Official TEKConn Blog

MITECH Act could expand EMR incentives to ‘safety net’ facilities

Senator John Kerry recently introduced the MITECH Act, which aims to further extend Meaningful Use incentives for adopting EMRs to facilities serving low-income patients.

Senator John Kerry recently introduced the MITECH Act, which aims to further extend Meaningful Use incentives for adopting EMRs to facilities serving low-income patients.

Last week, United States Senator John Kerry sponsored the Medicaid Information Technology to Enhance Community Health Act, also known as the MITECH Act. Sometimes the names of bill introduced in the Senate can be confusing, nevermind the actual bill itself. But, in this case, the name says it all.

The legislation is meant to expand the Meaningful Use (MU) incentives to healthcare facilities that serve low-income areas throughout the country, but do not qualify under the current Medicaid incentive program for adopting electronic medical records (EMR).

According to a recent HealthcareITNews article, the bill is aimed at providing incentives specifically for clinics operated by private non-profit or public entities as a sort of "safety net," with at least 30 percent of patients qualifying as low-income.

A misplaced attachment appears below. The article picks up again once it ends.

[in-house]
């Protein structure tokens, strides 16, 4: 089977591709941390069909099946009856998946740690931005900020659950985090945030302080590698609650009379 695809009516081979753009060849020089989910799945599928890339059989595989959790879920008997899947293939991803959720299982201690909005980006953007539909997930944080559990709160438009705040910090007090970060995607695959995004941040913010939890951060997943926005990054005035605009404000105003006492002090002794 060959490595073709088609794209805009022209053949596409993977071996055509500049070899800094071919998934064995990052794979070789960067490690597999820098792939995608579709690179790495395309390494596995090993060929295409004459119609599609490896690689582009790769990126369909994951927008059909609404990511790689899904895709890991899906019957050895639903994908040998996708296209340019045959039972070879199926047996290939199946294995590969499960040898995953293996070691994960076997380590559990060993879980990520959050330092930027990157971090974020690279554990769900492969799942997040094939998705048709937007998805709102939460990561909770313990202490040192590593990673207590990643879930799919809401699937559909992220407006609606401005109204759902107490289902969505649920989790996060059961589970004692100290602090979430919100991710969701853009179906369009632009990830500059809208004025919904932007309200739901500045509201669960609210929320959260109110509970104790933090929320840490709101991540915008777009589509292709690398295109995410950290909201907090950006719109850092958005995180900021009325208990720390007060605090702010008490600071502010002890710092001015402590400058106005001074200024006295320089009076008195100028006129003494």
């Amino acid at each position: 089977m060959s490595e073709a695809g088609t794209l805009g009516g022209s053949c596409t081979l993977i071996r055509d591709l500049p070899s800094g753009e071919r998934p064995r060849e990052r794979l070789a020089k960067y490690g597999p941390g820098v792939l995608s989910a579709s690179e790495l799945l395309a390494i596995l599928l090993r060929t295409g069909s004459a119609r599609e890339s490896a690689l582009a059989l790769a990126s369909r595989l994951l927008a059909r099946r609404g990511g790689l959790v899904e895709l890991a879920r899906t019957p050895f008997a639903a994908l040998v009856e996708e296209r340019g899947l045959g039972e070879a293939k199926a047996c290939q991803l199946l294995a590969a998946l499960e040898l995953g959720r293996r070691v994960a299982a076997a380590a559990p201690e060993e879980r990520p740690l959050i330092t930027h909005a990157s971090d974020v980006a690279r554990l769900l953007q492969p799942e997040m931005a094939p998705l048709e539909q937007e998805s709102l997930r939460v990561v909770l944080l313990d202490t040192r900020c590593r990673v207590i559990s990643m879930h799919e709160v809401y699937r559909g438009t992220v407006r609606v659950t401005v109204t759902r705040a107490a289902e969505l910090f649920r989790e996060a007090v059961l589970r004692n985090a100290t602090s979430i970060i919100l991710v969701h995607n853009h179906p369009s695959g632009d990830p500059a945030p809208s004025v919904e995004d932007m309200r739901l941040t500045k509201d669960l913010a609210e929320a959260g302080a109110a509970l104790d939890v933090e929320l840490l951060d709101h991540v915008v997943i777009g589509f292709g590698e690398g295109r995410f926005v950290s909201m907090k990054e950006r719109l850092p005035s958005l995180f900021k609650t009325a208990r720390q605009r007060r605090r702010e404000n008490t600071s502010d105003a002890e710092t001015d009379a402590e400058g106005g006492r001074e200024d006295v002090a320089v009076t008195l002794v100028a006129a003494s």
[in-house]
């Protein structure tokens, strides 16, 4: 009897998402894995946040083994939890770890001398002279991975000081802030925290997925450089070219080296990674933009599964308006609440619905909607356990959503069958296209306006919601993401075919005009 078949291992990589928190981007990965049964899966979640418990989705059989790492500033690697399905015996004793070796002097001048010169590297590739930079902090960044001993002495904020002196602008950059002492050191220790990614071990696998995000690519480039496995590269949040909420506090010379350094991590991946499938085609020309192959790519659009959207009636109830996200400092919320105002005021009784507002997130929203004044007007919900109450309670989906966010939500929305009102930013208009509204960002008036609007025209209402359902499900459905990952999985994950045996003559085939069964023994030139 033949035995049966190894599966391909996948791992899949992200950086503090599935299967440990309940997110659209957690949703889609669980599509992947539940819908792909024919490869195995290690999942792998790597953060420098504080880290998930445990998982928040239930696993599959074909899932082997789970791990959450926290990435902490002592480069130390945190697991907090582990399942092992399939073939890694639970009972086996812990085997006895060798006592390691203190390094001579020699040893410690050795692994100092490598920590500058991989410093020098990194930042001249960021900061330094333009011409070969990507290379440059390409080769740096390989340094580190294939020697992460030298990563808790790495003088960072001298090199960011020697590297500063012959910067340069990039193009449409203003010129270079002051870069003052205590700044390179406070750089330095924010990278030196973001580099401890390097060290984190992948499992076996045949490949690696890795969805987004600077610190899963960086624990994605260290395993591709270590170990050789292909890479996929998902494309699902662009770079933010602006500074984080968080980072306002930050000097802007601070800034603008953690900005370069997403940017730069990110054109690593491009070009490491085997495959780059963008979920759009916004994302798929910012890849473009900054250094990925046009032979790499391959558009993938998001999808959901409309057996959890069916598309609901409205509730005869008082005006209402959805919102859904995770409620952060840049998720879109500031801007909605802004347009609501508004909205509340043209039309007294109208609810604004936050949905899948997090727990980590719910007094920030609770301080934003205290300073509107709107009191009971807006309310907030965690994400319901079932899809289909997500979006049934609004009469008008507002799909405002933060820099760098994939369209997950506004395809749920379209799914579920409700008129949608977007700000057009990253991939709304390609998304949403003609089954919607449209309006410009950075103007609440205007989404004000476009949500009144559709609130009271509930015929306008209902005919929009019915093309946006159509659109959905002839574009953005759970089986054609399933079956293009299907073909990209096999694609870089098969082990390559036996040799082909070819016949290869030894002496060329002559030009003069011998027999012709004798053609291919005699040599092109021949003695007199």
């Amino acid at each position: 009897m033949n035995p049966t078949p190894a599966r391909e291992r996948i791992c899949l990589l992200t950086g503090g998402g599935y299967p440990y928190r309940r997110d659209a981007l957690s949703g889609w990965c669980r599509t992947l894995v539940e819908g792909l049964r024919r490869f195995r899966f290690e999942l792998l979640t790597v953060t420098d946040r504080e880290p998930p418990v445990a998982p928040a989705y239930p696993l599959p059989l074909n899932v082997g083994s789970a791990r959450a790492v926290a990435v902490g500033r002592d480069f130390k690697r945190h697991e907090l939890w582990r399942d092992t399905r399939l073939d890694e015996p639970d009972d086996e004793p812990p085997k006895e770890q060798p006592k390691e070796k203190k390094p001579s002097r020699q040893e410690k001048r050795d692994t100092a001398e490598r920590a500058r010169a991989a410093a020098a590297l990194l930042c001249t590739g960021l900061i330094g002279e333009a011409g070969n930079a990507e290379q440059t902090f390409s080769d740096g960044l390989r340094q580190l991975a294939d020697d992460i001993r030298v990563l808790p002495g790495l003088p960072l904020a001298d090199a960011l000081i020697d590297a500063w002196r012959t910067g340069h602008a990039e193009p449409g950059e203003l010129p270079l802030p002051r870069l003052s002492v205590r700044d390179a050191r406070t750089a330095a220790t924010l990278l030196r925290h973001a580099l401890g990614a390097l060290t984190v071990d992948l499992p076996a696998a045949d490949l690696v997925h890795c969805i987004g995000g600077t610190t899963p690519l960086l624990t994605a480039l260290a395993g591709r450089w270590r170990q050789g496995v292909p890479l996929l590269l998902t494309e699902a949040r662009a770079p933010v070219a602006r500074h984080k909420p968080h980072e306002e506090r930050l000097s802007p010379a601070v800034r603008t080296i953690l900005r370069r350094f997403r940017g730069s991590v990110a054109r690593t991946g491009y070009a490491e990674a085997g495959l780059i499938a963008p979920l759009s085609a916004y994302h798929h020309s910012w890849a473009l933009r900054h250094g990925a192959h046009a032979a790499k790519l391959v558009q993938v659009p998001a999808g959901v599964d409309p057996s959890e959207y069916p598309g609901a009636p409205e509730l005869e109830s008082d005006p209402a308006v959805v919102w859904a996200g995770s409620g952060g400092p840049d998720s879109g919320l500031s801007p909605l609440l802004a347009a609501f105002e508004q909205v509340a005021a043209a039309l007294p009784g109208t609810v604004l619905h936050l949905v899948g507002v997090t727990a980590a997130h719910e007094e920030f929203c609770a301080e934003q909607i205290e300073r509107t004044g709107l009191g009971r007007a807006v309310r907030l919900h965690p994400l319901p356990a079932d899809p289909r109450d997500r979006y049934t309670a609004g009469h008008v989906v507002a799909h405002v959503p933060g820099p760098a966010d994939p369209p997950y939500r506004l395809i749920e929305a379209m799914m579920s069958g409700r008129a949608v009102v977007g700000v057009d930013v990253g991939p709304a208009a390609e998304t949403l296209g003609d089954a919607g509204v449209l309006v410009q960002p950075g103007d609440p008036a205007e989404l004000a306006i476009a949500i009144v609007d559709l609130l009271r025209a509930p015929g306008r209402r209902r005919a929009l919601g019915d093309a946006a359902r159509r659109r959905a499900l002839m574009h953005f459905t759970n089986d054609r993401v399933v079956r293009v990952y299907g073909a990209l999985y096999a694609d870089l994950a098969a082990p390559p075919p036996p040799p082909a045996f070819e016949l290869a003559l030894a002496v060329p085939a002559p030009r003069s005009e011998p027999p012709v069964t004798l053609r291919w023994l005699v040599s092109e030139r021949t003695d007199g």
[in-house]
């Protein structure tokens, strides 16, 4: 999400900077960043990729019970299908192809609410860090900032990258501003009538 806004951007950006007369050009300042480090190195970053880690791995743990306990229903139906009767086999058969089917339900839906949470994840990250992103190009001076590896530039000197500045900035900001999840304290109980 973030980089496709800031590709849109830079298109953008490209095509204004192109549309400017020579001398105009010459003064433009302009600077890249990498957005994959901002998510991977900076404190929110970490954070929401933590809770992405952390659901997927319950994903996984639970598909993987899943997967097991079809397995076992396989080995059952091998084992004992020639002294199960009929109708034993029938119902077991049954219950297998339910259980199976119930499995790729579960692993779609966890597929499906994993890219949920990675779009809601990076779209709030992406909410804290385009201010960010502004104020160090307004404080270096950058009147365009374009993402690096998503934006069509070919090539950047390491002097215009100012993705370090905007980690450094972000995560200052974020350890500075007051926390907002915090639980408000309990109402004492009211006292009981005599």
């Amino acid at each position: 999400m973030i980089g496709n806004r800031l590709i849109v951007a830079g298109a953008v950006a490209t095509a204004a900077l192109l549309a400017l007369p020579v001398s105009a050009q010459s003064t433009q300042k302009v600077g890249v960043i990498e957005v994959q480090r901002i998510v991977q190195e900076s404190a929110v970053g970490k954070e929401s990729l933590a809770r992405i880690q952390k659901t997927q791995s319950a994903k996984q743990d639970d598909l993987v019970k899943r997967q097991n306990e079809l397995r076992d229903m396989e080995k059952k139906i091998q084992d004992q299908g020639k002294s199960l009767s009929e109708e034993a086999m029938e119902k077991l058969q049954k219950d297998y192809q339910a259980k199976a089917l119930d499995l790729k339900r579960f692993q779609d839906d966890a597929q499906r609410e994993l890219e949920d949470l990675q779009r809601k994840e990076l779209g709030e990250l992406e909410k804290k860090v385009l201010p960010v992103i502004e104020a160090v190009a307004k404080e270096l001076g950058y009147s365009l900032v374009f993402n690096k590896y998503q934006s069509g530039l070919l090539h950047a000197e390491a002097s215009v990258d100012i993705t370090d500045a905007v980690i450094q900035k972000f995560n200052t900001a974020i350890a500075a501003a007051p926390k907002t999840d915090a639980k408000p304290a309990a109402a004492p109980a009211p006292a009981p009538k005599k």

The MITECH Act, as presented by the former democratic presidential nominee, is designed to "encourage the adoption and use of certified health record technology by safety net providers and clinics."

The bill has been endorsed by a number of organizations, including the Association of State and Territorial Health Offices, the HIV Medicine Association and the Trust for America's Health.

"Given that Medicaid eligibility levels are so low in many states, it is difficult for many safety net providers to meet the 30 percent Medicaid threshold required to participate in the Medicaid [EMR] incentive program even though their patients are predominantly low-income," Kerry said when introducing the act.

If successfully passed, this bill could open up the doors for smaller medical facilities and practices to embrace new health IT assets in order to better serve low-income communities. Countless EMR consultants, physicians and other medical professionals have long praised the benefits that these initiatives can offer clinics with limited financial resources. Those possibilities may soon become realities and help to strengthen those safety net organizations.